Ghislaine Lydon. On Trans-Saharan Trails: Islamic Law, Trade Networks, and Cross-Cultural Exchange in Nineteenth-Century Western Africa. Cambridge: Cambridge University Press, 2009. xxviii + 468 pp. $95.00 (cloth), ISBN 978-0-521-88724-3.
Reviewed by Mohamed Hassan Mohamed (Department of History, University of Windsor)
Published on H-Levant (April, 2011)
Commissioned by Amy A. Kallander (Syracuse University)
The Golden Trade of the Moors Revisited
In their discourse on the network of trade linking the historic Maghrib and Bilad al-Sudan, Africanists tend to emphasize the “trans” in trans-Saharan trade. The Sahara often comes across as a barrier between what Hegel dubbed “European Africa” (north) and “Africa proper” (south). Anglophone scholars often “skip” the Sahara and posit the Maghrib mainly as a depot for the gold and slaves the caravans had picked up from its African beyond. Change and continuity are conceived in terms of decrease in the quantity of gold shipments and increase in the volume of slaves heading northward. To account for the disparity between the small number of Africans in the Maghrib and the projected increase in the volume of slave shipments, Africanists invoke miscegenation to turn “mixed” communities into signs of descent from African slaves. The situation is complicated by the standard complaint about the lack (or dearth) of local sources, often an alibi for the elevation of accounts by modern European travellers and consuls to authorities on what caravan traders were up to. Against this backdrop, Ghislaine Lydon’s On Trans-Saharan Trails is a welcome addition to Anglophone literature on northwest Africa.
On Trans-Saharan Trails is composed of seven chapters and a conclusion (chapter 8) which aspire to provide a history of the caravan trade in the longue durée. In the first two chapters, Lydon takes us back to the aborted “all Africa perspective” adumbrated by the (UNESCO) General History of Africa (1981-93). She presents the Sahara as “a dynamic space with a deep history” and hence, blames the area studies paradigm for its current “misperception” as an inhibitor of cross-cultural exchange (p. 4). This assertion is the beacon for a survey of the history of the pre-nineteenth-century caravan trade and the introduction of the concepts and sources that illustrate the pitfalls of conventional wisdom. Besides a wide range of French, English, and Arabic publications, Lydon draws on an impressive array of “original oral and written sources collected during several years of field work” (p. 4).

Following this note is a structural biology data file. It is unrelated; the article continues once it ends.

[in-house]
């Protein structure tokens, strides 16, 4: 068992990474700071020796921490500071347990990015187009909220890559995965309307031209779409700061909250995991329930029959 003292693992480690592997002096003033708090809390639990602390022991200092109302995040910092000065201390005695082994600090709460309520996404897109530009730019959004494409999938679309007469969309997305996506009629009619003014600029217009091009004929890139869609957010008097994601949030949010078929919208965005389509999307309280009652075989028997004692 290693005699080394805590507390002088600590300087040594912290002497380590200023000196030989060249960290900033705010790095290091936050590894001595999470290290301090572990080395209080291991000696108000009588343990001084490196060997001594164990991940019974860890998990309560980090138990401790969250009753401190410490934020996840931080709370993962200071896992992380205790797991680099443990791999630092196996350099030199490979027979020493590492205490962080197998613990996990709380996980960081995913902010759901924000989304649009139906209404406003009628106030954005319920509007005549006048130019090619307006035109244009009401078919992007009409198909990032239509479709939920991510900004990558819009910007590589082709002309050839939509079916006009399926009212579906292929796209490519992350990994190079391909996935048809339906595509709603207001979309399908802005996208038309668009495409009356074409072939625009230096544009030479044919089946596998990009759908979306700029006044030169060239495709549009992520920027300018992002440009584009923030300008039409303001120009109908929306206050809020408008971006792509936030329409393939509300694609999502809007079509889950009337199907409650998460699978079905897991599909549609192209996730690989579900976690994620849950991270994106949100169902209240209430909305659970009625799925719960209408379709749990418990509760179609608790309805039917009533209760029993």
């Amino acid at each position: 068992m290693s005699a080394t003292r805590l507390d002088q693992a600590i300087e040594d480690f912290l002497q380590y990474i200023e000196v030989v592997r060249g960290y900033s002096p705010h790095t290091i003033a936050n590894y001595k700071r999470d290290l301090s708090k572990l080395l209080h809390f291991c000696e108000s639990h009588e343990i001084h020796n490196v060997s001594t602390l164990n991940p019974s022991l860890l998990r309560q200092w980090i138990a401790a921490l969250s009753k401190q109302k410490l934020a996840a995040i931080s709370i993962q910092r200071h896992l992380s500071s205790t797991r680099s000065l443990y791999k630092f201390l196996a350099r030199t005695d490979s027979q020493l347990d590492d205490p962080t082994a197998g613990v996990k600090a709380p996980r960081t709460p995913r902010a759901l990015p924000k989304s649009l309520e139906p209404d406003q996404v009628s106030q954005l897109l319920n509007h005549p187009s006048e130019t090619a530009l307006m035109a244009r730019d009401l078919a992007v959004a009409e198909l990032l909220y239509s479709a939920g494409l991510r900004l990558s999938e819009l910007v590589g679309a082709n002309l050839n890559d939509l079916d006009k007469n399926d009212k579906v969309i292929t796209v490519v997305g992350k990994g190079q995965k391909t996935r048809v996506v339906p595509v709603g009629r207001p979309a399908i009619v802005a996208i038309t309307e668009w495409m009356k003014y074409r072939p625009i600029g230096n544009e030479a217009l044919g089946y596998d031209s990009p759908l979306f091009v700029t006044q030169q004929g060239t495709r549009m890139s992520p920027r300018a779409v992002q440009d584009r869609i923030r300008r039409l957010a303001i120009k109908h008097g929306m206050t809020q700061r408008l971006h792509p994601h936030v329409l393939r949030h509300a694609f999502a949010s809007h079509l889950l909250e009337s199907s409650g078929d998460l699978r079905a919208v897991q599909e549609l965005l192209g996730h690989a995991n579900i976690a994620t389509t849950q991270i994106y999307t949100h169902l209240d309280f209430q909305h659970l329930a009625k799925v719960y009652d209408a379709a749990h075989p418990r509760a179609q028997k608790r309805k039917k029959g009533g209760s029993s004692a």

Chapters 3-5 revolve around what can be conceived as the mechanics and modes of the expansion of long-distance trade in the nineteenth century. Lydon tends to predicate this expansion on the combination of literacy and a steady supply of paper. Thanks to both, local sources enabled the author to capture changes in tradable goods and facilitated her recovery of the portable identities of the traders who crisscrossed the Sahara as well as their hitherto understudied “sidekicks” --i.e., Jews, “caravan workers,” women, etc. Lydon imputed a distant origin for the vintage Wad Nun traders and the family that came to epitomize their entrepreneurialism--the Tikna and the Bayruk respectively. According to Lydon, the Tikna are “distant relatives of the Almoravids” with a dash of “Arab” and “victims of the trans-Saharan slave trade” (p. 172). This section is capped with a chapter (5) on the organization of the caravan trade with special attention to mediums of exchange and the facilities of the journey itself.